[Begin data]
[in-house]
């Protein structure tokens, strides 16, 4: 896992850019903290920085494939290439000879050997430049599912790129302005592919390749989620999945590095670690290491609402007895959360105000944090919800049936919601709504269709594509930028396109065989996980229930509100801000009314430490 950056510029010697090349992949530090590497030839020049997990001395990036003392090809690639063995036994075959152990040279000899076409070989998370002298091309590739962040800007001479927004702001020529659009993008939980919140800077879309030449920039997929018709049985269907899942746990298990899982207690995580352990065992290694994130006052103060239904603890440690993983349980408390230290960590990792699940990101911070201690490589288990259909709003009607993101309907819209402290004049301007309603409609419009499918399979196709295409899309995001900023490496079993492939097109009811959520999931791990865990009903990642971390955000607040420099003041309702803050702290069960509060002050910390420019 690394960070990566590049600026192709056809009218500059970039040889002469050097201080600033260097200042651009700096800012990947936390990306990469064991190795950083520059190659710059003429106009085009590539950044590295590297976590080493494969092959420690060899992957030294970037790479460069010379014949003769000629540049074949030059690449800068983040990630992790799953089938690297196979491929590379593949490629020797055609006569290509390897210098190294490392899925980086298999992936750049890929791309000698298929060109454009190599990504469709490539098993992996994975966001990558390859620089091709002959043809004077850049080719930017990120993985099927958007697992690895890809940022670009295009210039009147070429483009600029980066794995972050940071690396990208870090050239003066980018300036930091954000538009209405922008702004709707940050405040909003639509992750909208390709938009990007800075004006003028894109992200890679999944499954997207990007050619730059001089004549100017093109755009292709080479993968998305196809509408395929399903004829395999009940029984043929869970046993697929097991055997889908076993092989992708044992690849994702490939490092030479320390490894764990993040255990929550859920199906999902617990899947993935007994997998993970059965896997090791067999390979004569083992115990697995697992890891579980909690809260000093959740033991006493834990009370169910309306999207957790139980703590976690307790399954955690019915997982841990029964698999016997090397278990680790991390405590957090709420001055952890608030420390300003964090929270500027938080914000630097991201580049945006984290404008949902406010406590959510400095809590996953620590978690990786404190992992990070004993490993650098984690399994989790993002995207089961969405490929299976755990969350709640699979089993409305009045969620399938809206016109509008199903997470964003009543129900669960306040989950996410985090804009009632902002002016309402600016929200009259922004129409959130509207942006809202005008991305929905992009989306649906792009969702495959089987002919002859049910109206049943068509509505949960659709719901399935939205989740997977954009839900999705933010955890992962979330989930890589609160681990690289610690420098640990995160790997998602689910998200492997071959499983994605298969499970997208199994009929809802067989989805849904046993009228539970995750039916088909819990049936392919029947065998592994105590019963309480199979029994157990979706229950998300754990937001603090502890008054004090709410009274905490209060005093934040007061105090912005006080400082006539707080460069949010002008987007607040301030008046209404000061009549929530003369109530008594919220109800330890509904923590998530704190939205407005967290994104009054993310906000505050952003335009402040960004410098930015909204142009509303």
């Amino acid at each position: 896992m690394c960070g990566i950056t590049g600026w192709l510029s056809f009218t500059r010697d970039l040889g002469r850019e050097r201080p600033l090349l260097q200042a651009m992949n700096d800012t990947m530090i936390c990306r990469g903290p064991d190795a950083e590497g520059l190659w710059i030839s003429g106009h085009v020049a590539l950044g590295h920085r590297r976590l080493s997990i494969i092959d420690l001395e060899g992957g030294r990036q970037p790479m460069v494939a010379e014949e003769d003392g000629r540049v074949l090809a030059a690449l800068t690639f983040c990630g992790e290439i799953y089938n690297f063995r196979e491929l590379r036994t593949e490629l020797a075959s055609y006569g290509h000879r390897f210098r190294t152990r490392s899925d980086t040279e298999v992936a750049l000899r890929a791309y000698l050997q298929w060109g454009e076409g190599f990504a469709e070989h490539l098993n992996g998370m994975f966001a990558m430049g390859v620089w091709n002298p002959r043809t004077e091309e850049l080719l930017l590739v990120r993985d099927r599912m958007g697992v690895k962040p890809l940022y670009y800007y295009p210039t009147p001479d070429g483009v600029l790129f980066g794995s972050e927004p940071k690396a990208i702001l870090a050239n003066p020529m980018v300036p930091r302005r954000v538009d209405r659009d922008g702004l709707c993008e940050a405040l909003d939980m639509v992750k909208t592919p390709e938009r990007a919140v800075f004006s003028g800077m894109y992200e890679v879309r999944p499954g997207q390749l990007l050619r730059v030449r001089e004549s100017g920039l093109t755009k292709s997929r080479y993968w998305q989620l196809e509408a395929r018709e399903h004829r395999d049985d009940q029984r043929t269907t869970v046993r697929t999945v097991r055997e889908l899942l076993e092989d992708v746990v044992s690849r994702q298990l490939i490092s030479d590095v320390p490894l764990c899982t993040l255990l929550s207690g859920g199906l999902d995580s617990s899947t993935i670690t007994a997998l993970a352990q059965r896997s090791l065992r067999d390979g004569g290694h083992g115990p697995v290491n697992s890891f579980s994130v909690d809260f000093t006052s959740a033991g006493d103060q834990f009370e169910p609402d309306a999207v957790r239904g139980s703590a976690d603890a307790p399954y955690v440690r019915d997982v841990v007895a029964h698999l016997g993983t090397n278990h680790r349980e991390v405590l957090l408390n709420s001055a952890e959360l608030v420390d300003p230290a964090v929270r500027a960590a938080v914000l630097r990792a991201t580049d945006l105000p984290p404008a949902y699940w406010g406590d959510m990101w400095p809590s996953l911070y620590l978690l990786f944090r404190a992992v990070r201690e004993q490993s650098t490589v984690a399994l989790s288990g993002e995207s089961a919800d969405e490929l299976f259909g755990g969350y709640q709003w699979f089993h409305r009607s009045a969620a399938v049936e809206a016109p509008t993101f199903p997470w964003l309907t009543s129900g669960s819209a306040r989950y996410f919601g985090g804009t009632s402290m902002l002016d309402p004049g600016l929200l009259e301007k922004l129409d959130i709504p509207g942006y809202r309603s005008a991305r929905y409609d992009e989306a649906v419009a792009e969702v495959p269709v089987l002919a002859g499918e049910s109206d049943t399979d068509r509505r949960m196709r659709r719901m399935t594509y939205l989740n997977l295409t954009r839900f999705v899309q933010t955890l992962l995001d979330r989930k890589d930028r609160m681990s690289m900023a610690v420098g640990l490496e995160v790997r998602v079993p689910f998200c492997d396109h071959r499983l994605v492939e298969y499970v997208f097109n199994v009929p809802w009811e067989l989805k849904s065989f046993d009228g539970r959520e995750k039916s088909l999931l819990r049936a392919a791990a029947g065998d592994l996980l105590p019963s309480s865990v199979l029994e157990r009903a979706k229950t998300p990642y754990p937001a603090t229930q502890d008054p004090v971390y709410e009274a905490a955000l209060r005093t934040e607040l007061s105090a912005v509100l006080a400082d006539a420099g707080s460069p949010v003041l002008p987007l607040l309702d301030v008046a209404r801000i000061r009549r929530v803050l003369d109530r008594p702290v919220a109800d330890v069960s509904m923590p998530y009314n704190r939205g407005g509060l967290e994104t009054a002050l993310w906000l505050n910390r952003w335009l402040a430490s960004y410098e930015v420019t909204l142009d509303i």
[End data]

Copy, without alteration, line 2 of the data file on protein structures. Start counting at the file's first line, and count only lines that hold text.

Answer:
């Protein structure tokens, strides 16, 4: 896992850019903290920085494939290439000879050997430049599912790129302005592919390749989620999945590095670690290491609402007895959360105000944090919800049936919601709504269709594509930028396109065989996980229930509100801000009314430490 950056510029010697090349992949530090590497030839020049997990001395990036003392090809690639063995036994075959152990040279000899076409070989998370002298091309590739962040800007001479927004702001020529659009993008939980919140800077879309030449920039997929018709049985269907899942746990298990899982207690995580352990065992290694994130006052103060239904603890440690993983349980408390230290960590990792699940990101911070201690490589288990259909709003009607993101309907819209402290004049301007309603409609419009499918399979196709295409899309995001900023490496079993492939097109009811959520999931791990865990009903990642971390955000607040420099003041309702803050702290069960509060002050910390420019 690394960070990566590049600026192709056809009218500059970039040889002469050097201080600033260097200042651009700096800012990947936390990306990469064991190795950083520059190659710059003429106009085009590539950044590295590297976590080493494969092959420690060899992957030294970037790479460069010379014949003769000629540049074949030059690449800068983040990630992790799953089938690297196979491929590379593949490629020797055609006569290509390897210098190294490392899925980086298999992936750049890929791309000698298929060109454009190599990504469709490539098993992996994975966001990558390859620089091709002959043809004077850049080719930017990120993985099927958007697992690895890809940022670009295009210039009147070429483009600029980066794995972050940071690396990208870090050239003066980018300036930091954000538009209405922008702004709707940050405040909003639509992750909208390709938009990007800075004006003028894109992200890679999944499954997207990007050619730059001089004549100017093109755009292709080479993968998305196809509408395929399903004829395999009940029984043929869970046993697929097991055997889908076993092989992708044992690849994702490939490092030479320390490894764990993040255990929550859920199906999902617990899947993935007994997998993970059965896997090791067999390979004569083992115990697995697992890891579980909690809260000093959740033991006493834990009370169910309306999207957790139980703590976690307790399954955690019915997982841990029964698999016997090397278990680790991390405590957090709420001055952890608030420390300003964090929270500027938080914000630097991201580049945006984290404008949902406010406590959510400095809590996953620590978690990786404190992992990070004993490993650098984690399994989790993002995207089961969405490929299976755990969350709640699979089993409305009045969620399938809206016109509008199903997470964003009543129900669960306040989950996410985090804009009632902002002016309402600016929200009259922004129409959130509207942006809202005008991305929905992009989306649906792009969702495959089987002919002859049910109206049943068509509505949960659709719901399935939205989740997977954009839900999705933010955890992962979330989930890589609160681990690289610690420098640990995160790997998602689910998200492997071959499983994605298969499970997208199994009929809802067989989805849904046993009228539970995750039916088909819990049936392919029947065998592994105590019963309480199979029994157990979706229950998300754990937001603090502890008054004090709410009274905490209060005093934040007061105090912005006080400082006539707080460069949010002008987007607040301030008046209404000061009549929530003369109530008594919220109800330890509904923590998530704190939205407005967290994104009054993310906000505050952003335009402040960004410098930015909204142009509303």